Cycles, Trends and Patterns – Finding a trading timeframe
Cycles exist in trends which are defined by wave cycles or patterns of smaller magnitude thus defining a cycle in a fractal form. In Dow Theory these cycles are defined as minor, intermediate and major. In Elliott Wave Theory the cycles are defined into even smaller cycles that define the Grand Super cycle. In essence, technical analysis recognizes that price moves in cycles and that those cycles are fractal in nature. That is to say that the patterns have pattern within the patterns.
The challenge we all face is finding a cycle that is well defined within a specific timeframe that meets our trading requirements and can generate profitable trades. We can choose to trade in large cycles comprising long timeframes or smaller cycles that are in the tick to minute per bar. Should it be ticks, minutes, hours or other longer timeframes? Are there any technical analysis tools that can help us in finding a trading timeframe or the cycle of a stock at a given periodicity.
There are many ways in which we try to ascertain the cycle of instruments. A basic way is to use multiple moving averages. One of which is to look at different moving averages with different bar values. So we start with Simple Moving Averages like 13, 21, 34, 65, 240 bars and so on. Then we also use Exponential moving averages and so on. The bottom line is that we are trying to force a bar value to a cycle. Cycles are not defined in certain values. You can find some instrument that has a cycle of 24 bars, then followed by a 12 bar cycle and then a 50 bar cycle. If we look at the chart above with a number of moving averages we see long cycles, short cycles and a cycle (green bar) that is yet moving in a bullish bias. In essence, we find that the cycles are fractal in nature and do not adhere to a single value that can be used to measure repeating cycles.
I would like to propose that there is another way. If we take the raw market data and slice it into different cycles through algorithm(s), then we can extract a fractal value that can be plotted. Even though, we extract a cycle, we do not extract a singular cycle value that could be used in a moving average to ascertain cycles. In our algorithms, we let the market dictate the amplitude and frequency and we just interpret the values.
The iCinDERTM V2 Cycles extract the cycles at minor, intermediate and major periodicity and display the cycle as a sine wave or wavelet. By looking at the inflection points we can then ascertain the market movement with greater clarity. Our goal is to find the time where the V2 is at a high amplitude to help us find reversal points in market movement or individual stock. One of the rules of the cycle is that when the V2 is above zero the market is moving in a bullish bias and when the V2 is below zero, then the market is in a bearish bias. On the chart you also find horizontal lines , iCinDERTM Ranger, which help us evaluate the amplitude or strength of the market movement.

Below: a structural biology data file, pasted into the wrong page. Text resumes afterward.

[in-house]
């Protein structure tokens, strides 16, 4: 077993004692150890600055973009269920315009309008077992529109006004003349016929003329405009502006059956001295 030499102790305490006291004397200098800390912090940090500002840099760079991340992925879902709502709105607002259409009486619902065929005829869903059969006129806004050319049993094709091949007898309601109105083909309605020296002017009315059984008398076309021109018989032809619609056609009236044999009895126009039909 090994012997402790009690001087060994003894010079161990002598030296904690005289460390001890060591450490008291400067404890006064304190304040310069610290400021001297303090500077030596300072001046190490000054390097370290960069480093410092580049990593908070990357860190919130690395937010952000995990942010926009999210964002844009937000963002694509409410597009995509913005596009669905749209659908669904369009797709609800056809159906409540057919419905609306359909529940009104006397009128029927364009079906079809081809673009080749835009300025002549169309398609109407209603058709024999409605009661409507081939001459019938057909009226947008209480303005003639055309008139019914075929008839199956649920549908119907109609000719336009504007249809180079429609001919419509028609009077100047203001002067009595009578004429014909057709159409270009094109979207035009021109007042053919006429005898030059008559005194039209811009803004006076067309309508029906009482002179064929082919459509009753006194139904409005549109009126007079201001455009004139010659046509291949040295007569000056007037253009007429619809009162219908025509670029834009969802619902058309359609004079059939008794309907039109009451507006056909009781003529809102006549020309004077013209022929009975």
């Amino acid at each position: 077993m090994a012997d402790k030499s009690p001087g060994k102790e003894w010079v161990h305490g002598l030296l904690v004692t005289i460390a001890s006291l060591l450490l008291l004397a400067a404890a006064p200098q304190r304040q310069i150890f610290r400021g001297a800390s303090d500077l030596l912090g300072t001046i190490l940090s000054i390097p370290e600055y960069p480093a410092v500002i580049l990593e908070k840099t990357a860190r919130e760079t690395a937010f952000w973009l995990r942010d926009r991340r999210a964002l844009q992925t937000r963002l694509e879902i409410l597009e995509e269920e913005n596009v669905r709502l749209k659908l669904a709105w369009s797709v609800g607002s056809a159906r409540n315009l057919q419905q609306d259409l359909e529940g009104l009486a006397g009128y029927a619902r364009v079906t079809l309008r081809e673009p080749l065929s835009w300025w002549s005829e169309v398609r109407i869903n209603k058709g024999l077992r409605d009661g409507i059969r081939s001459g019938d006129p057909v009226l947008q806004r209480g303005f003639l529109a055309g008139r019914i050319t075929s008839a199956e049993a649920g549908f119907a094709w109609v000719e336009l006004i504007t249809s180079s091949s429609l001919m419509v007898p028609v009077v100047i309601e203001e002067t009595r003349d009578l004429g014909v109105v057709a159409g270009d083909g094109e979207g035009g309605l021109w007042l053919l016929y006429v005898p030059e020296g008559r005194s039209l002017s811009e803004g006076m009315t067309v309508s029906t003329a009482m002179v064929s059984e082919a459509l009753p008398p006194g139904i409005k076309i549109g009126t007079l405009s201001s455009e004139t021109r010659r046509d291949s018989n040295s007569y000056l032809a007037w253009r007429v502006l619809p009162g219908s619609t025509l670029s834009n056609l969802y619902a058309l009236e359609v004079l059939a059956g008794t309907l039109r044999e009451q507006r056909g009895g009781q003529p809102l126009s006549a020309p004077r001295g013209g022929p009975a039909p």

This this point, we can visually recognize the cycles by using the V2 Cycle indicators and we can trade based on the following some of the rules here:
- Cycles confirm when there is a crossover the zero line in the direction of the histogram or line.
- Cycles have magnitude and we look for the Ranger horizontal lines to ascertain the cycle strength (amplitude) and we look for peaks and troughs that are touching or exceeding the iCinDERTM Ranger Resistance (R2, R3) or Support (S2, S3).
- We look for the V2 s (minor cycle) to stay above R2 or below S2. These are stronger moves.
- Moves in the R1-S1 range can likely be corrective patterns or continuation of a weakening trend.
- We can also use other indicators to help us find momentum, directional bias, etc.
With all this, we still have a challenge when day trading, that being, that the market can move fast and drastically in one direction or another. In reality, we need a system that can monitor our rule-set and tells us when all the rules are true or false. This leads us into the next phase, which is integrating Shark Indicator Bloodhound. With this tool we can set the rules and then watch for bullish or bearish confirmations.
In this chart, we can see bullish bias in Green and Bearish bias in Red. The application of a rule which is based on indicator slope evaluation of the V2s (minor) and V2i (intermediate) cycles.
Using the Pivoteer.bht (Bloodhound template), you can visualize the effect of different cycle indicators as measure by slope, inflection, comparison, etc.
Here is the breakdown: